by Kevin Kruse
Can a single word generate a 7x increase in sales in one year?
It was in 2004 when I met a pharmaceutical brand director (I’ll call him Dave) who was credited with turning around the sales of a new cholesterol drug. His company had launched the product with high expectations, but in its first year sales totaled a disappointing $129 million.
Dave came onboard, rewrote the drug’s positioning statement, ensured that the new message was reflected in the marketing material and sales pitch and, voila, the next year’s sales were a whopping $908 million. Just like that, the very same product had a seven fold increase in sales—in just one year. Within six years, the drug’s annual sales would exceed $9 billion.
One day I mustered up the nerve to ask him about it. What was his secret?
Just like the cowboy, Curly, in City Slickers, he lifted up one finger, leaned over and said, “This is the secret. Don’t be the best. Be the only. Let everyone know when and why you are the only choice. The magic word is only.”
The magic word is only. Huh?
Dave went on to explain that the initial positioning statement for the cholesterol pill was something like: “ProductX is the most potent drug, in the statin class, for people with high cholesterol.”
Sounds pretty good, right? It’s the best in its group, targeted at people with high cholesterol. They expected the drug to become the therapeutic gold standard. But doctors didn’t prescribe it. They were used to the old drugs. What about safety? Did they really need to switch? They had too many options.
Dave knew he couldn’t change the product, so he changed the positioning. His new positioning statement went something like: “ProductX is the only drug in the statin class, that both lowers LDL-cholesterol and raises HDL-cholesterol, for people at high-risk of coronary-heart disease.”
He picked out a unique feature of the drug (impacting both LDL and HDL) and targeted a very specific patient population. While doctors may have questioned whether a “most potent” drug was needed for all their patients, they certainly were willing to try a dual-benefit drug on their hardest-to-treat patients.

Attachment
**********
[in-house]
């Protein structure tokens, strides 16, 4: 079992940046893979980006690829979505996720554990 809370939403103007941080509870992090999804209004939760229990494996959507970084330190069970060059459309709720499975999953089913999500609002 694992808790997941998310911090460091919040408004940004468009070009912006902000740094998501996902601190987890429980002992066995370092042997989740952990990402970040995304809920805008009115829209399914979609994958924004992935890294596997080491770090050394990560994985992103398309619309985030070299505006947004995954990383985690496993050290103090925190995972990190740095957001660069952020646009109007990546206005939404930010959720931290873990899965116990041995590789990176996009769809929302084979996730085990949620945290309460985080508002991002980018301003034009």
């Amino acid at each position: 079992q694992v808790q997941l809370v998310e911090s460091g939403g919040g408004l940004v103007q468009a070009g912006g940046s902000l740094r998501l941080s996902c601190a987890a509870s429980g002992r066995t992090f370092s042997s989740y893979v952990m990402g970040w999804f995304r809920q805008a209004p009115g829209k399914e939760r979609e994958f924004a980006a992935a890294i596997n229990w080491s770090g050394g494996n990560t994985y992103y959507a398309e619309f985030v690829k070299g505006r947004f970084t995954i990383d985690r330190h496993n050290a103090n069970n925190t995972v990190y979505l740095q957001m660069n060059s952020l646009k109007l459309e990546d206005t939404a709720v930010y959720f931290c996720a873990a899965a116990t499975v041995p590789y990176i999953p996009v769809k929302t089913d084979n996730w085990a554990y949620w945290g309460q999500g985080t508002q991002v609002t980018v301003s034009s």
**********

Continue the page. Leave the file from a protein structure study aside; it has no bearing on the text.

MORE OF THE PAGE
After learning Dave’s secret I went back and rewrote the positioning statement for my own company, Axiom, which at the time was a developer of corporate training programs (I sold it four years ago). I had always taken pride in the fact that our approach used the latest findings from cognitive psychology and instructional design. So, I decided to go all in and make sure the world knew about it.
We became “…the only provider of training solutions, built with the principles of evidence-based training, for the life science industry.”
That was it. Since I invented the term “evidence-based training”, and we really did practice a research-based approach to design, nobody else could make the same claim.
Suddenly, it was a lot easier to land first-time meetings. We had fewer RFP dog-fights. Purchasing departments couldn’t do apples-to-apples comparisons to shop on price. My revenue went from $1.5 to $3 million in one year.
Once you know the “magic word” you begin to see it in the ads of other great marketers.
Last Labor Day, I saw a full-page ad in The Wall Street Journal from Monster.com, and I laughed to myself as I thought of marketing guru Dave. Although there are numerous online job boards around, Monster laid out its position in five crisp bullets:
1. Only Monster has 6Sense search technology.
2. Only Monster has SeeMore.
3. Only Monster has BeKnown.
4. Only Monster has Career Ad Network.
5. Only Monster is Monster.
Only, only, only, only, only.
It’s easy to believe that your service and quality is better than your competitor’s, and maybe it’s even true. The problem is that everybody makes vague claims about being the best, fastest, cheapest, etc. Superlatives don’t sell anymore. Prospects just don’t believe it.
Realize that when you make a sale, a customer is making a choice to buy you versus another, similar product or service. Your job is to eliminate the alternatives. Give them no choice. In the words of one tie-dyed business guru, Jerry Garcia, “You don’t merely want to be considered just the best of the best. You want to be considered the only ones who do what you do.”
Kevin Kruse is a New York Times bestselling author and entrepreneur who has used a relentless focus on Wholehearted Leadership, Employee Engagement and Extreme Productivity to build and sell several, multi-million dollar technology companies, winning both Inc 500 and Best Place to Work awards along the way.
Kevin is also the author of several business books including 15 Secrets Successful People Know About Time Management, Employee Engagement 2.0, and the NY Times, Wall Street Journal and USA Today bestseller, We: How to Increase Performance and Profits Through Full Engagement. His latest book, Great Leaders Have No Rules was just released in April 2019.